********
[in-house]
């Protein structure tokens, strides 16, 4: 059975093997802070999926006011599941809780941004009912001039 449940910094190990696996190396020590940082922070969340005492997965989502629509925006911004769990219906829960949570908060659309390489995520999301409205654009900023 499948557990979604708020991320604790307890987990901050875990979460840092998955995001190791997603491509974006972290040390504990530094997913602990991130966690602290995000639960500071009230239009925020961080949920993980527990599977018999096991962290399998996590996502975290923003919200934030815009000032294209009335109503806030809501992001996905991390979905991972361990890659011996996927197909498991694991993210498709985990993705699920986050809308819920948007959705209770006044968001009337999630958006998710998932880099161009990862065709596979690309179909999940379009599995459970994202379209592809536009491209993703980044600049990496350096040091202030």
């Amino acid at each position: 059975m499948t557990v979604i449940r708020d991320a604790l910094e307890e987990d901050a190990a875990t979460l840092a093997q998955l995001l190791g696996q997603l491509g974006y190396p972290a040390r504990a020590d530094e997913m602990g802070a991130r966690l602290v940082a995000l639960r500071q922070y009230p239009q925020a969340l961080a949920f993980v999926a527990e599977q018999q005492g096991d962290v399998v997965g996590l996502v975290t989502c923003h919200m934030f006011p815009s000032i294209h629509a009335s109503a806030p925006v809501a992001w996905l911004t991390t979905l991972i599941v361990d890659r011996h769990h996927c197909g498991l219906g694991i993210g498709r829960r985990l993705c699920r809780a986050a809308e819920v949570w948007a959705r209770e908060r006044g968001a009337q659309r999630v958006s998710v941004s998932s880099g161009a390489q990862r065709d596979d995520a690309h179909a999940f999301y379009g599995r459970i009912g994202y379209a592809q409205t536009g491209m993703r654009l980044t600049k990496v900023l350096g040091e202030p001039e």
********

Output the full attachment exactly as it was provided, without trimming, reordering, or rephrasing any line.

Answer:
[in-house]
């Protein structure tokens, strides 16, 4: 059975093997802070999926006011599941809780941004009912001039 449940910094190990696996190396020590940082922070969340005492997965989502629509925006911004769990219906829960949570908060659309390489995520999301409205654009900023 499948557990979604708020991320604790307890987990901050875990979460840092998955995001190791997603491509974006972290040390504990530094997913602990991130966690602290995000639960500071009230239009925020961080949920993980527990599977018999096991962290399998996590996502975290923003919200934030815009000032294209009335109503806030809501992001996905991390979905991972361990890659011996996927197909498991694991993210498709985990993705699920986050809308819920948007959705209770006044968001009337999630958006998710998932880099161009990862065709596979690309179909999940379009599995459970994202379209592809536009491209993703980044600049990496350096040091202030």
């Amino acid at each position: 059975m499948t557990v979604i449940r708020d991320a604790l910094e307890e987990d901050a190990a875990t979460l840092a093997q998955l995001l190791g696996q997603l491509g974006y190396p972290a040390r504990a020590d530094e997913m602990g802070a991130r966690l602290v940082a995000l639960r500071q922070y009230p239009q925020a969340l961080a949920f993980v999926a527990e599977q018999q005492g096991d962290v399998v997965g996590l996502v975290t989502c923003h919200m934030f006011p815009s000032i294209h629509a009335s109503a806030p925006v809501a992001w996905l911004t991390t979905l991972i599941v361990d890659r011996h769990h996927c197909g498991l219906g694991i993210g498709r829960r985990l993705c699920r809780a986050a809308e819920v949570w948007a959705r209770e908060r006044g968001a009337q659309r999630v958006s998710v941004s998932s880099g161009a390489q990862r065709d596979d995520a690309h179909a999940f999301y379009g599995r459970i009912g994202y379209a592809q409205t536009g491209m993703r654009l980044t600049k990496v900023l350096g040091e202030p001039e």